Ekaterina Veniaminova
By: Ekaterina Veniaminova
On: 18 March 2020

Anxiety, depression, and diabetes associated with Western diet

Reduced function of the serotonin transporter (SERT) is associated with increased susceptibility to anxiety and depression and with type-2 diabetes, which is especially true in older women. Preference for a “Western diet” (WD), enriched with saturated fat, cholesterol, and sugars, may aggravate these conditions. In previous studies, decreased glucose tolerance, central and peripheral inflammation, dyslipidemia, emotional, cognitive, and social abnormalities were reported in WD-fed young female mice.

Urmeli Katus
By: Urmeli Katus
On: 25 February 2020

FTO gene and fat cell metabolism link to obesity

Fat mass and obesity-associated protein (FTO) variants are among genetic variants frequently associated with obesity. We analyzed the association between FTO rs1421085 polymorphism and obesity, dietary intake, cardiorespiratory fitness (CRF), physical activity, and socioeconomic status (SES) from the age of 9–25 years.

Gara Arteaga-Henríquez
By: Gara Arteaga-Henríquez
On: 11 February 2020

Treating impulsivity with probiotics in adults: the PROBIA study

Impulsivity and compulsivity are related to emotional and social maladjustment and often underlie psychiatric disorders. Recently, alterations in microbiota composition have been shown to have implications for brain development and social behavior via the microbiota–gut–brain axis. However, the exact mechanisms are not fully identified. Recent evidence suggests the modulatory effect of synbiotics on gut microbiota and the contribution of these agents in ameliorating symptoms of many psychiatric diseases. To date, no randomized controlled trial has been performed to establish the feasibility and efficacy of this intervention targeting the reduction of impulsivity and compulsivity. We hypothesize that supplementation with synbiotics may be an effective treatment in adults with high levels of impulsivity and/or compulsivity.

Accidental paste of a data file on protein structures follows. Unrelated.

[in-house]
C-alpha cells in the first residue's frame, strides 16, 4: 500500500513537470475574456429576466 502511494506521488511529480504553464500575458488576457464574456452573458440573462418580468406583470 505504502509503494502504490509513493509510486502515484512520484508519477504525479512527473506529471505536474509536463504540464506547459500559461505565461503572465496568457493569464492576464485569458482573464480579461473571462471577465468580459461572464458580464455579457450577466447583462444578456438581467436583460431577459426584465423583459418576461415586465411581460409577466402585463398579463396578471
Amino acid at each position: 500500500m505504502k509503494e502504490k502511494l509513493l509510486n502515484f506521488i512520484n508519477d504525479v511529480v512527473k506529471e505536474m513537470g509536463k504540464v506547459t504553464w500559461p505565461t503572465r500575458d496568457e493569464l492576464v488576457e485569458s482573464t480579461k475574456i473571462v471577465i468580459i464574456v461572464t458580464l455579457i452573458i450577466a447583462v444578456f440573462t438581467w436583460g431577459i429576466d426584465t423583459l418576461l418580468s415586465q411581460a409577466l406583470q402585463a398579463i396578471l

Mandy Meijer
By: Mandy Meijer
On: 31 January 2020

DNA processing in ADHD patients is different from control group measurements of impulsivity and callous traits

Attention-deficit/hyperactivity disorder (ADHD) is a neurodevelopmental disorder that often persists into adulthood. ADHD and related personality traits, such as impulsivity and callousness, are caused by genetic and environmental factors and their interplay. Epigenetic modifications of DNA, including methylation, are thought to mediate between such factors and behavior and may behave as biomarkers for disorders. Here, we set out to study DNA methylation in persistent ADHD and related traits

Ekaterina Veniaminova
By: Ekaterina Veniaminova
On: 15 January 2020

Western diet and inflammation effects

The high sugar and lipid content of the Western diet (WD) is associated with metabolic dysfunction, non-alcoholic steatohepatitis, and it is an established risk factor for neuropsychiatric disorders. Our previous studies reported negative effects of the WD on rodent emotionality, impulsivity, and sociability in adulthood. Here, we investigated the effect of the WD on motor coordination, novelty recognition, and affective behavior in mice as well as molecular and cellular endpoints in brain and peripheral tissues.